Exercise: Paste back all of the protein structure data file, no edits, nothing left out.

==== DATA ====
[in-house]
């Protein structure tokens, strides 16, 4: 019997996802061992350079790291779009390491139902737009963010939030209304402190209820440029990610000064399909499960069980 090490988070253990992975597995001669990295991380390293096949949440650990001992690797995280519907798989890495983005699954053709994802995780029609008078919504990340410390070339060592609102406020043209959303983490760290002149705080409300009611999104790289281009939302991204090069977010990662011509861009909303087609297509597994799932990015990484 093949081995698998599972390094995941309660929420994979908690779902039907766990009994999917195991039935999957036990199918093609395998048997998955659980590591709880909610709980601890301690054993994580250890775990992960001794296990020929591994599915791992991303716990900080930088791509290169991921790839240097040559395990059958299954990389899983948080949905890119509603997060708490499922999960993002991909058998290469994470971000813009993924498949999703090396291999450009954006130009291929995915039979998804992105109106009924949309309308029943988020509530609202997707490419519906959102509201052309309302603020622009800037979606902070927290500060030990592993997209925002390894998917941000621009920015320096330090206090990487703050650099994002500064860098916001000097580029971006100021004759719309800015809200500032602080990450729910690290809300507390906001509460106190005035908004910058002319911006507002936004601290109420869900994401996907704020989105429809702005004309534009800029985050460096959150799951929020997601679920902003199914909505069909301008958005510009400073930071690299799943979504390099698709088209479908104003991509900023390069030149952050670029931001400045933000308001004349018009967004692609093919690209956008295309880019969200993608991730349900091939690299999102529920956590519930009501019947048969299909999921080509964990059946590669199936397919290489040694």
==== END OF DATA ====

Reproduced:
[in-house]
């Protein structure tokens, strides 16, 4: 019997996802061992350079790291779009390491139902737009963010939030209304402190209820440029990610000064399909499960069980 090490988070253990992975597995001669990295991380390293096949949440650990001992690797995280519907798989890495983005699954053709994802995780029609008078919504990340410390070339060592609102406020043209959303983490760290002149705080409300009611999104790289281009939302991204090069977010990662011509861009909303087609297509597994799932990015990484 093949081995698998599972390094995941309660929420994979908690779902039907766990009994999917195991039935999957036990199918093609395998048997998955659980590591709880909610709980601890301690054993994580250890775990992960001794296990020929591994599915791992991303716990900080930088791509290169991921790839240097040559395990059958299954990389899983948080949905890119509603997060708490499922999960993002991909058998290469994470971000813009993924498949999703090396291999450009954006130009291929995915039979998804992105109106009924949309309308029943988020509530609202997707490419519906959102509201052309309302603020622009800037979606902070927290500060030990592993997209925002390894998917941000621009920015320096330090206090990487703050650099994002500064860098916001000097580029971006100021004759719309800015809200500032602080990450729910690290809300507390906001509460106190005035908004910058002319911006507002936004601290109420869900994401996907704020989105429809702005004309534009800029985050460096959150799951929020997601679920902003199914909505069909301008958005510009400073930071690299799943979504390099698709088209479908104003991509900023390069030149952050670029931001400045933000308001004349018009967004692609093919690209956008295309880019969200993608991730349900091939690299999102529920956590519930009501019947048969299909999921080509964990059946590669199936397919290489040694």